March 23 ē 12:50 PM

Project delayed

Already wary Attica business owners could be affected for several months

Construction along Lake Pleasant Road in Attica began and ended abruptly Monday morning, when the project was put on hold until a new gas main and service lines can be installed. photo by Tom Wearing.

August 01, 2007
ATTICA — The road project set to begin Monday in downtown Attica has hit a major snag.

Shortly after workers arrived to begin pulverizing a portion of Lake Pleasant Road near the railroad tracks, word came that a pair of old gas lines are in the path of the project.

As a result, Lapeer County Highway Engineer Bill Meinz said crews had to be sent home, with the possibility it could be two months before the widening project resumes.

Meinz said he was advised early Monday by representatives from Consumers Power, that a new gas line will have to be bored beneath the roadway and new service lines connected to affected businesses and residences.

"This is a punch in the face to us," said Meinz. "Consumers apparently has two lines there, one high pressure and the other medium pressure. They are telling us it could take nine weeks to bore a new line and create new service lines to the new (gas) main."

Township Supervisor Al Ochadleus was equally frustrated with the development. He preferred to not lay blame or speculate as to why the matter surfaced just as the project was about to begin.

"That old pipe was installed in the 1930s," said Ochadleus. "We're being told that because of the age of the pipe, even the vibration of the project could cause damage.

"These kinds of things sometimes happen in construction projects like this one," he continued. "It's not going to impede the project."

The delay could further exacerbate the concerns of some downtown business owners worried about the scope and ramifications of the $306,000 project.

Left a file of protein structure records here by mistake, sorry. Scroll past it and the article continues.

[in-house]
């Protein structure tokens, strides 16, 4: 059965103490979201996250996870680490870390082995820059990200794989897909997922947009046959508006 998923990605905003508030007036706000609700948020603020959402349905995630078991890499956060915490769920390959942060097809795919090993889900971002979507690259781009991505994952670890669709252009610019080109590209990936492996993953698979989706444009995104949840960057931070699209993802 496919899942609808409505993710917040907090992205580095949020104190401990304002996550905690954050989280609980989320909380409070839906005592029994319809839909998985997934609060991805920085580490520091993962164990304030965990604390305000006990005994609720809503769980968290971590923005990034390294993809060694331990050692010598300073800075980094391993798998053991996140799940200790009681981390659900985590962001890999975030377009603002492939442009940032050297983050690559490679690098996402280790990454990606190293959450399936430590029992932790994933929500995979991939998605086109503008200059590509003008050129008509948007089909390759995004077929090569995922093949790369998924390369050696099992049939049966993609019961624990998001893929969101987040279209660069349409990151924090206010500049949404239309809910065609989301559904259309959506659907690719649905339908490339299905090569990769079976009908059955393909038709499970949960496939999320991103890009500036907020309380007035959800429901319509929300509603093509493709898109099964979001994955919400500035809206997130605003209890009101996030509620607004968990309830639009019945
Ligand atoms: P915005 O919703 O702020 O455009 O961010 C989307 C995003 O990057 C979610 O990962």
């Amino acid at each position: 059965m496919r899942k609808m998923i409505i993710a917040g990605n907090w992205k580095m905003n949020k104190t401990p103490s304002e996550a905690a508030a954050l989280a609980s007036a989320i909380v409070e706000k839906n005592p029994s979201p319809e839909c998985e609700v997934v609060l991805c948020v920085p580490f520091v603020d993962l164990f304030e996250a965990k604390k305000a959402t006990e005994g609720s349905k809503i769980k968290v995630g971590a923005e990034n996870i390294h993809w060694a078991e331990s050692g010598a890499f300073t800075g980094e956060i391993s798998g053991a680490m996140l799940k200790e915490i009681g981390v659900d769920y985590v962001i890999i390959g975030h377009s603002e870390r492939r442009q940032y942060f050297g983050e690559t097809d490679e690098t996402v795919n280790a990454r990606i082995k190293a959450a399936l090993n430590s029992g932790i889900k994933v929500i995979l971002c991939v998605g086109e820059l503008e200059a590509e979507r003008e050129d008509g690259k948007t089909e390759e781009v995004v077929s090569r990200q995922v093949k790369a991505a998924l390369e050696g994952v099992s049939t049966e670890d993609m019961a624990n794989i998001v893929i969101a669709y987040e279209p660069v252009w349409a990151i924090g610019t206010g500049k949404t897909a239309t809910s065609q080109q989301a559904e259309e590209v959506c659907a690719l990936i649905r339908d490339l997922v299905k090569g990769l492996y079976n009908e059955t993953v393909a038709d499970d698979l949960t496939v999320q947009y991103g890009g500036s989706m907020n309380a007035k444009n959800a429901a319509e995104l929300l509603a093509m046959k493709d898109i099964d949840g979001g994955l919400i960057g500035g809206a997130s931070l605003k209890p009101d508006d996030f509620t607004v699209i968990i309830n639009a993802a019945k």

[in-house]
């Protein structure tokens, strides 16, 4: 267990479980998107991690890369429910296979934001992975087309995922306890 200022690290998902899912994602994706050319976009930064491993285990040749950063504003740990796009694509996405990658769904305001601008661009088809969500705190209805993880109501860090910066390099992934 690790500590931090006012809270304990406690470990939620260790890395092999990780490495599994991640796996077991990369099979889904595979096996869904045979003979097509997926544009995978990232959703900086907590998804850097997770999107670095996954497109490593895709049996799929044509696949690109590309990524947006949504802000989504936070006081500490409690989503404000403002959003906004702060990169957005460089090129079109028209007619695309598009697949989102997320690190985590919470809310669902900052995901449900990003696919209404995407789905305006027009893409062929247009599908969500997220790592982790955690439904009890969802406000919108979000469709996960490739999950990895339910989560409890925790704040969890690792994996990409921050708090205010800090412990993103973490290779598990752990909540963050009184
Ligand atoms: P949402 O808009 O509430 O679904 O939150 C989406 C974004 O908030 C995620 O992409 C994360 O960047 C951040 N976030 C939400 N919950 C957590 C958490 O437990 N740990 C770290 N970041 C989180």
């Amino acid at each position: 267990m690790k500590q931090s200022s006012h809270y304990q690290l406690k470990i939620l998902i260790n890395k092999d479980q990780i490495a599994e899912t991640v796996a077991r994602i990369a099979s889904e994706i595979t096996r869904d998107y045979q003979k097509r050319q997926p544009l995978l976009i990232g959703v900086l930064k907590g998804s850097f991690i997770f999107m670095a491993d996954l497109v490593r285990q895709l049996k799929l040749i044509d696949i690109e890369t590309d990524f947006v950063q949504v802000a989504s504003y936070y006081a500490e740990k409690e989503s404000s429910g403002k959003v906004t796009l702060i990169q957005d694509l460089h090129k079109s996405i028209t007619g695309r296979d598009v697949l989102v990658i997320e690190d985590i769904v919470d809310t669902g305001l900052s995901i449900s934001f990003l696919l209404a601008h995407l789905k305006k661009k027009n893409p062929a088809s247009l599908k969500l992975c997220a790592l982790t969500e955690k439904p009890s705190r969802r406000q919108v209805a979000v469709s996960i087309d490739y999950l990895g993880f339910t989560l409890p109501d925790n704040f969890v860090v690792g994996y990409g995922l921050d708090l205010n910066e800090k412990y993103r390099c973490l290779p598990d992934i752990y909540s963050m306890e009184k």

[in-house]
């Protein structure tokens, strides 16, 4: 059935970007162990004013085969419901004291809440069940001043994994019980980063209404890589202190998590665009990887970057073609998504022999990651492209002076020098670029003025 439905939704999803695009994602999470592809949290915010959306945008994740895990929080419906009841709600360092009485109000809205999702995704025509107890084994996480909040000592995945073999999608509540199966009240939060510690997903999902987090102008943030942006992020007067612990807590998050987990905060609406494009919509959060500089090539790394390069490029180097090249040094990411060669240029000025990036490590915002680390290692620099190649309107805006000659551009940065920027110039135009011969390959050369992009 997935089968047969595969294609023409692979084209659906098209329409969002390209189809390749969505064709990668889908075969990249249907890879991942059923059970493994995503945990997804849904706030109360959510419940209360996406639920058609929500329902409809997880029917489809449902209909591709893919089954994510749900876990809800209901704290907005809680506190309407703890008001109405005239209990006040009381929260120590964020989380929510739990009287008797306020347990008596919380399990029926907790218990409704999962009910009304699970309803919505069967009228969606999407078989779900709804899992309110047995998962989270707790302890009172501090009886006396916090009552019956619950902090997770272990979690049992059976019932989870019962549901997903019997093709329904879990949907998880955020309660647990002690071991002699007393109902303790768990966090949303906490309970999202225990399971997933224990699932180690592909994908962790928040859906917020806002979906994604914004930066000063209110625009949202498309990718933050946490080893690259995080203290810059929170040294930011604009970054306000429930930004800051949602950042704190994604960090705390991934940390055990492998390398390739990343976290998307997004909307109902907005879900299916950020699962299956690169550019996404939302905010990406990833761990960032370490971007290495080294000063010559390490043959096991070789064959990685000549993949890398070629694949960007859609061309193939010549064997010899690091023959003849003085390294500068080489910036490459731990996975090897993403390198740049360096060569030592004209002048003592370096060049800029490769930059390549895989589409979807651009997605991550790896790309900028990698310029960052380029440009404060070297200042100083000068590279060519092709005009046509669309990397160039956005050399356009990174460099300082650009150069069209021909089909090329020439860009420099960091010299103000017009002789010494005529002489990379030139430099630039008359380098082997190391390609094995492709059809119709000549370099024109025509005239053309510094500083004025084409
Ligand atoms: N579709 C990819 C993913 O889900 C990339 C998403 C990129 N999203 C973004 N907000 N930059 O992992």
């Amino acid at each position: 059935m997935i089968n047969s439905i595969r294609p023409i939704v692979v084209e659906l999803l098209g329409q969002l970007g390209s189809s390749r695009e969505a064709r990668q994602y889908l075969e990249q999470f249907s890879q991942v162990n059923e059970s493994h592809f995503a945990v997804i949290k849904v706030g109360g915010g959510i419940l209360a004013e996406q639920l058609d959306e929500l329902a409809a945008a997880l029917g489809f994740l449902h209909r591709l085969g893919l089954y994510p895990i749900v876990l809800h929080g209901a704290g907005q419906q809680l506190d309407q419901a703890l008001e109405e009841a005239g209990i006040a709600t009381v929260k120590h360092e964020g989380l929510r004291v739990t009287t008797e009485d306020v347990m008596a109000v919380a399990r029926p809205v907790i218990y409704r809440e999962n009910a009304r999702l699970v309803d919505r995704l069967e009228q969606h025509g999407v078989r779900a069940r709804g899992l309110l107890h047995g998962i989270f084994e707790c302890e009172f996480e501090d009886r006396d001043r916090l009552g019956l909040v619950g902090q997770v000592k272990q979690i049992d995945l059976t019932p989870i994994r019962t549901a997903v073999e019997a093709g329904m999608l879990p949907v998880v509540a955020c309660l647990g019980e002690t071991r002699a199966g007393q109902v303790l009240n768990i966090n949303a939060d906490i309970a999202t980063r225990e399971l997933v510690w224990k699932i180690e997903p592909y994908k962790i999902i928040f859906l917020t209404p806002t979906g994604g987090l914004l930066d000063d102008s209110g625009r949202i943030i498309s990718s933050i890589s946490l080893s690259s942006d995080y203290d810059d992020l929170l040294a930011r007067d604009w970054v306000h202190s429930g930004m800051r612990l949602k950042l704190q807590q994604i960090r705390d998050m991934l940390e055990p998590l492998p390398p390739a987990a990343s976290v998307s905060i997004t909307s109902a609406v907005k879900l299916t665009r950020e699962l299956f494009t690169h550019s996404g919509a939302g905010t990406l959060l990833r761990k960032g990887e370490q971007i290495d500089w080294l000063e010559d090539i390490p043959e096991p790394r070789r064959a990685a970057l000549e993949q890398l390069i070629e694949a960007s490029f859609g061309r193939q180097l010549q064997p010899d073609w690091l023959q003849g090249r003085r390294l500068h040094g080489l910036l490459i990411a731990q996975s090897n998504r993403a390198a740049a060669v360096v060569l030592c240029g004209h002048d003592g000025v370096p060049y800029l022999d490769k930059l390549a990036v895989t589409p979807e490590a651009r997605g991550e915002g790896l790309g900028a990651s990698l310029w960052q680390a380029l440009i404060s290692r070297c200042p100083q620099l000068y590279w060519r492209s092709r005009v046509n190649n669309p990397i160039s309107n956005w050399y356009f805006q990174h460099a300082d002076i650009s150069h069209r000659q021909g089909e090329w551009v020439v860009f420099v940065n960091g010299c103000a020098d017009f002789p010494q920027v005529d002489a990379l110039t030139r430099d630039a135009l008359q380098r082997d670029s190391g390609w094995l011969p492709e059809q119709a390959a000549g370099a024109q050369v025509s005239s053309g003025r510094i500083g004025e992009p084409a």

The repaving project, extending from Belle River north to M-21 is to include a center turn lane and curbing through town, but no sidewalks for pedestrians or bicyclists.

Dan Rowley, owner of Rowley's Market on the east side of Lake Pleasant, is concerned the project will bring the road within 10 feet of his front door.

"As far as parking and access, it's going to hurt us a lot," said Rowley. "For 50 years our customers have been able to pull right up to the front of the store. Now there won't be any room."

Rowley said he is considering adding more parking and a new entrance on the north side of the store, but that will require a major investment.

"It might help us," he said, "but that's going to cost a lot of money."

Angie Burgess, who owns the Pleasant Soul Cafe across the road, also has concerns. Hers are related to the safety of children who have to walk across the road or ride their bikes to her business.

"Right now they are using the sides of the road because there are no sidewalks," said Burgess, adding that the lack of sidewalks has been an ongoing problem. "I think sidewalks should come first."

Children's safety is also on the mind of Marci Wiegers, owner of The Chilly Cow ice cream parlor. "There are so many kids crossing the road, I'm just worried about them," said Wiegers. "With a turn lane, I'm concerned that cars will fly right through town. We don't want a highway going through here."

Meinz claims the eventual addition of the center lane will make it safer for pedestrians crossing Lake Pleasant. He added that there are plans for a painted crosswalk and pedestrian signs to better accommodate walkers and bike riders.

"It will be safer (with the turn lane)," said Meinz. "Motorists won't be rear-ending one another, and pedestrians will have an area of refuge when they're walking across the road."

Before the most recent setback, Meinz had predicted

the entire project would be completed as early as mid-August.

"We had hoped to get this done as expeditiously as possible to not upset the business owners," said Meinz. "Now we've had to cancel the sub-contractor and are being held up. We don't have a good sense of when things will proceed, but we need to get it done before the cold weather sets in."

The road project had been in the works for several years," said Meinz. Attica Township is contributing $35,000 toward the project, while the Lapeer County Road Commission is picking up the balance of $271,000. Consumers Power will foot the bill for the gas line work.

Based on a recent traffic study, about 4,600 cars and trucks traverse the section of roadway each day.

Staff Writer
Castle Creek
03 - 23 - 19
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